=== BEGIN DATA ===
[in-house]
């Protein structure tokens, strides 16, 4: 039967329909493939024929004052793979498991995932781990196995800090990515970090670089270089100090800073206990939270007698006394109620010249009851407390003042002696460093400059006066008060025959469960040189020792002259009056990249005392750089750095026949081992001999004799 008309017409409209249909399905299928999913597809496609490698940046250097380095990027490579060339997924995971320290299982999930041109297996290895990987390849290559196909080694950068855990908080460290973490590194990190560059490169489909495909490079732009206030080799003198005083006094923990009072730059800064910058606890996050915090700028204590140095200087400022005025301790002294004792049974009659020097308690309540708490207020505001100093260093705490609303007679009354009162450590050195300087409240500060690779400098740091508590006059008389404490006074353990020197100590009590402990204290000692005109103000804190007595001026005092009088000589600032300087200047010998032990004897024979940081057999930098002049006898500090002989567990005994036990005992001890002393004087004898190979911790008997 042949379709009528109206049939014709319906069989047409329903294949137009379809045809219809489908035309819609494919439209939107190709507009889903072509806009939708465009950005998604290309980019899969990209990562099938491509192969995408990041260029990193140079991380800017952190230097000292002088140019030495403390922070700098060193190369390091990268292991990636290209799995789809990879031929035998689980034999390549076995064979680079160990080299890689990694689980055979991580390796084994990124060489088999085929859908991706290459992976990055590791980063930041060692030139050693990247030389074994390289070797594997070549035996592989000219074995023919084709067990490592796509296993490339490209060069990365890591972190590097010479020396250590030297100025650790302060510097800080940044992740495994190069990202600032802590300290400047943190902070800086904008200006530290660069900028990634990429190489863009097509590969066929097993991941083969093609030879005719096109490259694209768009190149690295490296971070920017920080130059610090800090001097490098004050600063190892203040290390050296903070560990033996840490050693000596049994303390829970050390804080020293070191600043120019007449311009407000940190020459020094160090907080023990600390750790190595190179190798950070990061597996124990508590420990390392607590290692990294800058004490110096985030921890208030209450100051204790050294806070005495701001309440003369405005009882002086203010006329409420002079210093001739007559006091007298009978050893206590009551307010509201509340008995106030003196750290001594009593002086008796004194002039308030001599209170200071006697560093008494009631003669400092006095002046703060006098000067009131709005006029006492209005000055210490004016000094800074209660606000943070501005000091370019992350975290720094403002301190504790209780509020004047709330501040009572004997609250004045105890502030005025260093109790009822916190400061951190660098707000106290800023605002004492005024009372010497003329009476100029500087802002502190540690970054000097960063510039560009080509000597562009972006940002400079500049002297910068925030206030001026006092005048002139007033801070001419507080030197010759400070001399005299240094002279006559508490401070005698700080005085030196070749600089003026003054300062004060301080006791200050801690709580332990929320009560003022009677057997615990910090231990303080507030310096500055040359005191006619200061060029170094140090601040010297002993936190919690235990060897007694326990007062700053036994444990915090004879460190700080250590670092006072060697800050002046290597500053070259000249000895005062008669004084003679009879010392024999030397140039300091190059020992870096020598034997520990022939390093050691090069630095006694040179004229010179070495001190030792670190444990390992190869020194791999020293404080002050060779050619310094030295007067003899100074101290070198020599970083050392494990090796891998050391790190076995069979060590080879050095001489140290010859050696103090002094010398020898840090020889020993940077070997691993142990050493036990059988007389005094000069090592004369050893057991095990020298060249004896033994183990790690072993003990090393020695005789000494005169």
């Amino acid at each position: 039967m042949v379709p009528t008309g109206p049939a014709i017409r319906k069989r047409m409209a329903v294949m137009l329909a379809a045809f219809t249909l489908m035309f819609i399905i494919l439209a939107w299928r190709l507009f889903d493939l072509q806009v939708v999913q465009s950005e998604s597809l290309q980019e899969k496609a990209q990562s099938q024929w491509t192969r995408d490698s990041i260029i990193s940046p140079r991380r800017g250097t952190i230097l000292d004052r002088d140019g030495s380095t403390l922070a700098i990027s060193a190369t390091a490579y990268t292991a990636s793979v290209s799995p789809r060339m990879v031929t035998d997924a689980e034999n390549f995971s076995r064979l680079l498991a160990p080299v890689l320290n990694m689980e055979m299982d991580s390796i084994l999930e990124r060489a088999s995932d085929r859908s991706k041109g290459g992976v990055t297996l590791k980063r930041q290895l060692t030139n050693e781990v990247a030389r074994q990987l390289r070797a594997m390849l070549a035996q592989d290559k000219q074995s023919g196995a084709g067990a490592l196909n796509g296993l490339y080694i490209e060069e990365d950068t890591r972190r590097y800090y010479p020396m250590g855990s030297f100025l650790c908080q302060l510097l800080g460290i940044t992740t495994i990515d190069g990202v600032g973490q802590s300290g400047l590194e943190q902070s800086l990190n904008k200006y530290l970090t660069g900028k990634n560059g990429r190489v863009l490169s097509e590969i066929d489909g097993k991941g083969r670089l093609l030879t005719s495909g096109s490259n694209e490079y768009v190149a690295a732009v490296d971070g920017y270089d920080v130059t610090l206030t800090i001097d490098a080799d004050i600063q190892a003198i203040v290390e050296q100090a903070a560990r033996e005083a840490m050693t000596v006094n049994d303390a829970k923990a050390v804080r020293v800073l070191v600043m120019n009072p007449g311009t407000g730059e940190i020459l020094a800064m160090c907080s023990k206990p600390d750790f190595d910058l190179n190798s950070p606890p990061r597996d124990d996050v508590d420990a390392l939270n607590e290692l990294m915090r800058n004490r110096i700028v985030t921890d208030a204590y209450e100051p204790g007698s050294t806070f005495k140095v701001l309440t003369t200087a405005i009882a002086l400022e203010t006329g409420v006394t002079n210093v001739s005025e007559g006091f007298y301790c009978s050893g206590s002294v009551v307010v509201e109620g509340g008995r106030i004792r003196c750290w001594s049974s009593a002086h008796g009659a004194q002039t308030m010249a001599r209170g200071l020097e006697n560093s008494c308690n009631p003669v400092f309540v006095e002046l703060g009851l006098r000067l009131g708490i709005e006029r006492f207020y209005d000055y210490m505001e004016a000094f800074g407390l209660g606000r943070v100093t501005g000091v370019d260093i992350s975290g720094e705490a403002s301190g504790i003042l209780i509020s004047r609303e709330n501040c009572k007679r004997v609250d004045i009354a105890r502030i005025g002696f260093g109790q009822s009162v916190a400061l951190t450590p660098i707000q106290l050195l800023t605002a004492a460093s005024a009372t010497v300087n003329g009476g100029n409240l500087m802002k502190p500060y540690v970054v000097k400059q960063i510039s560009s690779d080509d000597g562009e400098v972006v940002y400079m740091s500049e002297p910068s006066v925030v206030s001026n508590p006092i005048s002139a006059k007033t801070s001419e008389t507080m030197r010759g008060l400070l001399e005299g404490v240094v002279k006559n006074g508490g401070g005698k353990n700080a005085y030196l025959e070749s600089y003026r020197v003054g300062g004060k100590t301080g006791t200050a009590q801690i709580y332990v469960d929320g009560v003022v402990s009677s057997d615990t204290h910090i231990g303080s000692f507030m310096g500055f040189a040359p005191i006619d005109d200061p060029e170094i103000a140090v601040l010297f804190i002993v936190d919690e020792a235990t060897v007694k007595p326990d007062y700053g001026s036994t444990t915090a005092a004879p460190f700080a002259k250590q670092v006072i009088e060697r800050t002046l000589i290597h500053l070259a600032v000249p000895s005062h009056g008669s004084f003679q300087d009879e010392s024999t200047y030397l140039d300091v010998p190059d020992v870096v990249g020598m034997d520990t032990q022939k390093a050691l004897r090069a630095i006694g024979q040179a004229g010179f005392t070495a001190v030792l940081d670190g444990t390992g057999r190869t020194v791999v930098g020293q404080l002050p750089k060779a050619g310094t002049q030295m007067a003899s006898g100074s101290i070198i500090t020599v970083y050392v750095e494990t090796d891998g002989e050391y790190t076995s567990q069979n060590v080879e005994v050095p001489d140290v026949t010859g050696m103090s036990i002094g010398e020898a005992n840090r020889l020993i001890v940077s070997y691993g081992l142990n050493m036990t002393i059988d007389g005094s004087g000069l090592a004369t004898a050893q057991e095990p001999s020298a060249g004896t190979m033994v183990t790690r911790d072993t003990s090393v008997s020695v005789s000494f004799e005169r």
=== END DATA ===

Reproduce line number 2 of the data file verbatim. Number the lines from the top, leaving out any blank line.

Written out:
């Protein structure tokens, strides 16, 4: 039967329909493939024929004052793979498991995932781990196995800090990515970090670089270089100090800073206990939270007698006394109620010249009851407390003042002696460093400059006066008060025959469960040189020792002259009056990249005392750089750095026949081992001999004799 008309017409409209249909399905299928999913597809496609490698940046250097380095990027490579060339997924995971320290299982999930041109297996290895990987390849290559196909080694950068855990908080460290973490590194990190560059490169489909495909490079732009206030080799003198005083006094923990009072730059800064910058606890996050915090700028204590140095200087400022005025301790002294004792049974009659020097308690309540708490207020505001100093260093705490609303007679009354009162450590050195300087409240500060690779400098740091508590006059008389404490006074353990020197100590009590402990204290000692005109103000804190007595001026005092009088000589600032300087200047010998032990004897024979940081057999930098002049006898500090002989567990005994036990005992001890002393004087004898190979911790008997 042949379709009528109206049939014709319906069989047409329903294949137009379809045809219809489908035309819609494919439209939107190709507009889903072509806009939708465009950005998604290309980019899969990209990562099938491509192969995408990041260029990193140079991380800017952190230097000292002088140019030495403390922070700098060193190369390091990268292991990636290209799995789809990879031929035998689980034999390549076995064979680079160990080299890689990694689980055979991580390796084994990124060489088999085929859908991706290459992976990055590791980063930041060692030139050693990247030389074994390289070797594997070549035996592989000219074995023919084709067990490592796509296993490339490209060069990365890591972190590097010479020396250590030297100025650790302060510097800080940044992740495994190069990202600032802590300290400047943190902070800086904008200006530290660069900028990634990429190489863009097509590969066929097993991941083969093609030879005719096109490259694209768009190149690295490296971070920017920080130059610090800090001097490098004050600063190892203040290390050296903070560990033996840490050693000596049994303390829970050390804080020293070191600043120019007449311009407000940190020459020094160090907080023990600390750790190595190179190798950070990061597996124990508590420990390392607590290692990294800058004490110096985030921890208030209450100051204790050294806070005495701001309440003369405005009882002086203010006329409420002079210093001739007559006091007298009978050893206590009551307010509201509340008995106030003196750290001594009593002086008796004194002039308030001599209170200071006697560093008494009631003669400092006095002046703060006098000067009131709005006029006492209005000055210490004016000094800074209660606000943070501005000091370019992350975290720094403002301190504790209780509020004047709330501040009572004997609250004045105890502030005025260093109790009822916190400061951190660098707000106290800023605002004492005024009372010497003329009476100029500087802002502190540690970054000097960063510039560009080509000597562009972006940002400079500049002297910068925030206030001026006092005048002139007033801070001419507080030197010759400070001399005299240094002279006559508490401070005698700080005085030196070749600089003026003054300062004060301080006791200050801690709580332990929320009560003022009677057997615990910090231990303080507030310096500055040359005191006619200061060029170094140090601040010297002993936190919690235990060897007694326990007062700053036994444990915090004879460190700080250590670092006072060697800050002046290597500053070259000249000895005062008669004084003679009879010392024999030397140039300091190059020992870096020598034997520990022939390093050691090069630095006694040179004229010179070495001190030792670190444990390992190869020194791999020293404080002050060779050619310094030295007067003899100074101290070198020599970083050392494990090796891998050391790190076995069979060590080879050095001489140290010859050696103090002094010398020898840090020889020993940077070997691993142990050493036990059988007389005094000069090592004369050893057991095990020298060249004896033994183990790690072993003990090393020695005789000494005169």